Prevenient grace is the sudden longing we have to learn more about God. It is the prompting to go to worship, or the unexpected invitation to attend worship that comes from a friend or coworker. It is what draws us to read the Bible, and it is that verse that suddenly speaks to us in a new way, or in a personal way, when we do. Prevenient grace is what opens our eyes so that we see our need to change, our need to set things right, our need to love God and be loved by God. It is God’s grace that always takes the initiative to reach out to us and begin a process of reconciliation with God – restoring a relationship.
In my own life, prevenient grace was seeing a sign for Intervarsity before I knew what Intervarsity was all about and only later realizing that it was a Christian fellowship that would offer me encouragement, friends, and a deeper relationship with God. The thing about prevenient grace is that we never see it in the moment, we only see it when we look back. It is after we are in a relationship with God that we are able to see how God had been working to restore that relationship. If you can’t see God’s grace working in your life today, don’t worry, it’s there. In fact, you are here today because God’s grace has been working in you. You are here today because God wants you to hear once again that you are forgiven, that you are loved, and accepted, that the same invitation given to Matthew is given to you – Follow me.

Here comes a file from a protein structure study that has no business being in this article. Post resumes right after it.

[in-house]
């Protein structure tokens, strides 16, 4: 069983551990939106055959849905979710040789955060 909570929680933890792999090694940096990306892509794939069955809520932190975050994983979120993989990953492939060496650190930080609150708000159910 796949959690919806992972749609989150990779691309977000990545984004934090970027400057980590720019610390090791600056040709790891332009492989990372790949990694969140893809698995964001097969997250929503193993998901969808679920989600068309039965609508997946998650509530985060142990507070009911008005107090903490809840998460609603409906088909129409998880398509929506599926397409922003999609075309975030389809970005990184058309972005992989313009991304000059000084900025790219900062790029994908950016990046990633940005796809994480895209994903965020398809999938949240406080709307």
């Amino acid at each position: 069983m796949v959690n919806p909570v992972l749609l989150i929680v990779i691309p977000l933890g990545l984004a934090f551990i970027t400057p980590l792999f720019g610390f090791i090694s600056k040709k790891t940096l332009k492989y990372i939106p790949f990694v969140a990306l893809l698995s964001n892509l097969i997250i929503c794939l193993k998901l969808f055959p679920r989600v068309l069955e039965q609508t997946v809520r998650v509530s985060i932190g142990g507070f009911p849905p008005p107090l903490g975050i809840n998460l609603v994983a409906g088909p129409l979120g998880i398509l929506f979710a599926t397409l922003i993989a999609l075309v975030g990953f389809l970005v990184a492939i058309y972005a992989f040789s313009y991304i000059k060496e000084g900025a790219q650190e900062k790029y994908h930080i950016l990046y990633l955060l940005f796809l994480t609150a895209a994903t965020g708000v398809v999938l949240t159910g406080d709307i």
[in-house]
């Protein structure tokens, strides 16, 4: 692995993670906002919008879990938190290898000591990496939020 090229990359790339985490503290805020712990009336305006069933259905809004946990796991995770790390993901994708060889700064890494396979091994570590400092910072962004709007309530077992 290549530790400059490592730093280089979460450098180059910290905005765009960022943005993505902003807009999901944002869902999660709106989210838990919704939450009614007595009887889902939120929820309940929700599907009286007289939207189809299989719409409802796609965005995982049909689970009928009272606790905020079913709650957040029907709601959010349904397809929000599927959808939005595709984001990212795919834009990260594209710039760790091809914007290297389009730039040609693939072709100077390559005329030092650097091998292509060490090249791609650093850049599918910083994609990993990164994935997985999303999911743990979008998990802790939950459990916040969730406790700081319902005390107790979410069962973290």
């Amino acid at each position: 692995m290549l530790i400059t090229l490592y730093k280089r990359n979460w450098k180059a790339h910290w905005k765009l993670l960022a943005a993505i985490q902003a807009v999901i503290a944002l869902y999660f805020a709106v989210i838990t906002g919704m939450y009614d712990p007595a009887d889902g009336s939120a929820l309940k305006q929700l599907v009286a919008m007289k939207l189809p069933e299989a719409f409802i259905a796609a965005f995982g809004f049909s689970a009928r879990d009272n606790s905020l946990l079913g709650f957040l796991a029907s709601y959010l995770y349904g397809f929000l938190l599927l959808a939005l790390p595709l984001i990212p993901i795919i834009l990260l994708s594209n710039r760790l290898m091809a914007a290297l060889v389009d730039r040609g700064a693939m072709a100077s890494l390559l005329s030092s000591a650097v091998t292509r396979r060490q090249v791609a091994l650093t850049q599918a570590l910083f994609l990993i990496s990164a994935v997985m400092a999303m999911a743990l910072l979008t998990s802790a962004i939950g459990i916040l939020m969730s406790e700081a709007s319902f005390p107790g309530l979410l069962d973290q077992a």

If you take nothing else with you today, take this – God’s grace is at work in you at this very moment. It is already at work in forgiving you, and God is inviting you to follow Jesus into a deeper relationship with him. The forgiveness of Jesus is a forgiveness that restores us into a right relationship with God, but not just God, it also helps restore our relationship with one another. The forgiveness of Jesus not only restored Matthew’s relationship with God, but it also begin to build a new community.
Matthew invited his friends together and then he included Jesus and his disciples at the table. In the Jewish tradition, if you shared a meal with someone it meant that you accepted them fully. You were honored to be there, you were part of their family, and their community. If you ate with a community of sinners, in some sense it made you a sinner, but here is Jesus at the table with sinners not to become one of them, but to invite them to be part of him. Jesus eating with them begins to create a new community centered on Jesus.